Amber Rose's take on an Italian classic, taken from Wild Delicious.
I love the lime with the elderflower – the citrusy notes along with the floral elderflower hits all the right places on my palate. It’s a substantial cake, yet delightfully moreish and delicate, and it keeps well. If you don’t make your own elderflower cordial for the syrup, you can easily find it in most supermarkets.
Pistachio, Elderflower and Lime Cake
Serves eight to ten
- 250g coconut sugar
- 250g unsalted butter, softened
- 100g ground almonds
- 150g pistachios, roughly chopped
- 3 large eggs
- 200g fine polenta
- 1 tsp baking powder
- 2 tbsp thick unsweetened Greek-style yoghurt
- 1 juicy lemon
Elderflower Lime Syrup
- 2 limes
- 2–3 tbsp runny honey or coconut nectar
- 150ml elderflower cordial
Creamy Elderflower Icing
- 2 tbsp elderflower lime syrup (see above)
- 3 tbsp icing sugar
- 200g thick unsweetened Greek-style yoghurt
- 40g pistachios, chopped
- edible flowers such as elderflowers or wild Queen Anne’s lace
Preheat your oven to 170°C. Grease the base and sides of a 20cm cake tin and line both base and sides with non-stick baking paper.
Using an electric mixer (a stand mixer is best), cream the coconut sugar and butter together until pale and fluffy. Add the ground almonds and pistachios, mix briefly and then crack in the eggs one at a time, beating each egg in well before you add the next. Add the polenta, baking powder, yoghurt and lemon juice, and fold to combine.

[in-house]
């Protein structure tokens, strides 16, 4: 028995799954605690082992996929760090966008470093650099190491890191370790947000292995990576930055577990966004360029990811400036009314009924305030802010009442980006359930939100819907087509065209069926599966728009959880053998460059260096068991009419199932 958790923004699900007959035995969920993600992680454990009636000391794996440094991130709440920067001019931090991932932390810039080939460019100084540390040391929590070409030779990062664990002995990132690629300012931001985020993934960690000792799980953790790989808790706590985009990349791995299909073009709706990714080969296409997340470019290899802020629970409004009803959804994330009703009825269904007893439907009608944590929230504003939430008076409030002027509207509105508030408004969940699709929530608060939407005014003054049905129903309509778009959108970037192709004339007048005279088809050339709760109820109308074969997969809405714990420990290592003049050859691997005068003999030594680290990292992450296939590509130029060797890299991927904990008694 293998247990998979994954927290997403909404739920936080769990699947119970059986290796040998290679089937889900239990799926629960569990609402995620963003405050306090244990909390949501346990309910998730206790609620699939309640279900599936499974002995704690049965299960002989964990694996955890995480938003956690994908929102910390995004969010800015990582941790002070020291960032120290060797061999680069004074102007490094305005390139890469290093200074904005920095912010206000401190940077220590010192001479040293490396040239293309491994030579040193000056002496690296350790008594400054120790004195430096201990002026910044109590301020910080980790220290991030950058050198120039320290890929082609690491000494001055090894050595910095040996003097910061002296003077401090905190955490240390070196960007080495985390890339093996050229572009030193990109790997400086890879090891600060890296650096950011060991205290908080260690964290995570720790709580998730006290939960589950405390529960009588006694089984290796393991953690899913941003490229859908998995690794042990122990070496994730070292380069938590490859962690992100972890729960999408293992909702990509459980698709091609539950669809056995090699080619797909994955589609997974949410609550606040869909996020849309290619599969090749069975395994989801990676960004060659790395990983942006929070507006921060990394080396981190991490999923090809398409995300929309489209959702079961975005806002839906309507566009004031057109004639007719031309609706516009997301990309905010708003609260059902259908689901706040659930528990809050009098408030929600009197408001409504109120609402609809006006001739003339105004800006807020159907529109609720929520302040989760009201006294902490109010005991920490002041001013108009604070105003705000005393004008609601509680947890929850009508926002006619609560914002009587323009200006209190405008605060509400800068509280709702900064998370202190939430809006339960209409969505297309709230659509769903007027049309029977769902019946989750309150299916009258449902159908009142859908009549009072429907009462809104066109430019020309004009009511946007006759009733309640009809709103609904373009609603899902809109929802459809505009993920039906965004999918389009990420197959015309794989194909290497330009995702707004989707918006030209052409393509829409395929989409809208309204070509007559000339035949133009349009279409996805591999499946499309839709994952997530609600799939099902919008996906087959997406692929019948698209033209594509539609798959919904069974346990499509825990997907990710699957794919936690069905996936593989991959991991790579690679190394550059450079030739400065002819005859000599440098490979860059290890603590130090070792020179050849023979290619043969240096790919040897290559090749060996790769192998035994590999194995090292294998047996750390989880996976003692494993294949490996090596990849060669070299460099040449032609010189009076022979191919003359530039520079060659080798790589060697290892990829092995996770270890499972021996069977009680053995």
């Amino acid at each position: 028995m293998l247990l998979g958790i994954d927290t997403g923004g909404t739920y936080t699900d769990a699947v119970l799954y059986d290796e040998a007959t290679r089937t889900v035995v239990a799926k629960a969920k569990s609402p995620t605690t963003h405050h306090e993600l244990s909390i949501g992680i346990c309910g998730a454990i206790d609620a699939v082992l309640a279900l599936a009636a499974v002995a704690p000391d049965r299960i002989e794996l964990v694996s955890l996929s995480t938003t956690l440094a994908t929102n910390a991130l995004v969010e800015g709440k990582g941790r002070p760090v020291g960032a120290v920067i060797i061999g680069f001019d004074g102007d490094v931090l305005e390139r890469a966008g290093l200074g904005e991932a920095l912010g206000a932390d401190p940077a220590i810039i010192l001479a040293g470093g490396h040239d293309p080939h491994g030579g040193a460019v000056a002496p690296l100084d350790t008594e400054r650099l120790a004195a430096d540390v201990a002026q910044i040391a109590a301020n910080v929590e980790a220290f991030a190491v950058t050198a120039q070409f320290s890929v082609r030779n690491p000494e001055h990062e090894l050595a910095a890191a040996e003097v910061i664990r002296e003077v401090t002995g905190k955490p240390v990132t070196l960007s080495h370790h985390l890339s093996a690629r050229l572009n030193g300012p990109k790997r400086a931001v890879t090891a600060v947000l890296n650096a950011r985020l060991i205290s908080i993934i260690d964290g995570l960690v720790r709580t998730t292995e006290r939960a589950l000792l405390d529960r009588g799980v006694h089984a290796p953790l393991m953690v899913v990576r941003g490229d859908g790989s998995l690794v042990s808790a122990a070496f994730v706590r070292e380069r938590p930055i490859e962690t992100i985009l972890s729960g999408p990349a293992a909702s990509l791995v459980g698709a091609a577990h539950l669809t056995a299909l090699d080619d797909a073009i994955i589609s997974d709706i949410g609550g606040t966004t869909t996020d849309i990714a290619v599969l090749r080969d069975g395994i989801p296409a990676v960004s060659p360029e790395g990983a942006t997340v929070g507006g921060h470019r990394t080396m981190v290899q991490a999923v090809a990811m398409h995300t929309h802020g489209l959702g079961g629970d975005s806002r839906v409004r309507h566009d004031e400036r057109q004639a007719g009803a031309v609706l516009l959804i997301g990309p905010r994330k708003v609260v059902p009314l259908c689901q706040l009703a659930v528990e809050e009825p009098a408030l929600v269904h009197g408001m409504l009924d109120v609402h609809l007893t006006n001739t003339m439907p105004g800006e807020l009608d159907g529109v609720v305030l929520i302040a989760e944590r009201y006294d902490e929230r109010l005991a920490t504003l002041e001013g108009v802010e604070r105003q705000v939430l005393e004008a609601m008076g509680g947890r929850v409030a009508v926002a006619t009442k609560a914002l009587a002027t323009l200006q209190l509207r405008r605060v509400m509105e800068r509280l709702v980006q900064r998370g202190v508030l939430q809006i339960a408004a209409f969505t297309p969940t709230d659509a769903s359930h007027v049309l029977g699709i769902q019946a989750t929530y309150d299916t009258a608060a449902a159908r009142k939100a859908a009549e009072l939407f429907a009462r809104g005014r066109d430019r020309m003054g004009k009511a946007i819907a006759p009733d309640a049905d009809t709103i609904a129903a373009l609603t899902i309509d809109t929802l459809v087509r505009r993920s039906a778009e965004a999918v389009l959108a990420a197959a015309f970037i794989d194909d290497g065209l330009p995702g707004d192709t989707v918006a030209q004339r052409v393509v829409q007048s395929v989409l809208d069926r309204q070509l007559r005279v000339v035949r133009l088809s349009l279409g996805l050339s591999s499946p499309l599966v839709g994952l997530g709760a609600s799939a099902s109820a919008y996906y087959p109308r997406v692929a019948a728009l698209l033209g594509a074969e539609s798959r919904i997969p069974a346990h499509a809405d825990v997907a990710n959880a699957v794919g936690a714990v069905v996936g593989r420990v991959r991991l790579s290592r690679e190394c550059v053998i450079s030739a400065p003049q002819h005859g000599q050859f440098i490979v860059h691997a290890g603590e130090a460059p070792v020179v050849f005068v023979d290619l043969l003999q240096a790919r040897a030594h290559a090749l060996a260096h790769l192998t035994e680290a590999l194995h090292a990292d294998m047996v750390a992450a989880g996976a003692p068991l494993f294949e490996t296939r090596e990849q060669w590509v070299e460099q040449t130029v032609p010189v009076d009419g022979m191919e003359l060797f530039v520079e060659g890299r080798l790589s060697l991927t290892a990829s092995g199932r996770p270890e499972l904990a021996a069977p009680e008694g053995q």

Scrape the mixture carefully into your prepared tin, then bake for approximately 50 minutes.
While the cake is in the oven, make the syrup. Finely zest the limes into a small saucepan. Add the juice from the limes along with the other ingredients, and bring to the boil over a medium heat. Simmer for 5 minutes, then remove from the heat. Set aside 2 tablespoons of the syrup in a medium-sized bowl, for the icing, and let it cool.
Test the cake after 45 minutes, either by pressing lightly on the top – it will spring back if it’s done; or by inserting a skewer all the way through the middle of the cake – if the skewer comes out clean, then it’s ready. Remove from the oven and place on a heatproof surface. Make a few holes by inserting a skewer or sharp knife into the top in several places, then pour over the syrup. Allow the cake to cool a little before turning out onto a rack to cool completely.
To make the icing, add the icing sugar and yoghurt to the reserved syrup and whisk to combine. Spread the icing over the cooled cake, top with the chopped pistachios and sprinkle with edible flowers.
Enjoy with a hot cup of tea.
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I created my first version of this tart when I was living in France with Douglas for a couple of months, relishing the crispy pastry, creamy cheese, juicy flavourful tomatoes, fresh herbs and spicy cracked pepper. Back then I used a lovely soft salty white French cheese riddled with herbs and garlic. Naturally, I’ve created a new version of this, and it’s still amazingly good.
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This recipe has been a fan favourite for over a decade. Cut it into slices for the kids or into tiny squares as a treat with your cuppa. It also freezes well, so you can stash a few squares away for when no one is looking.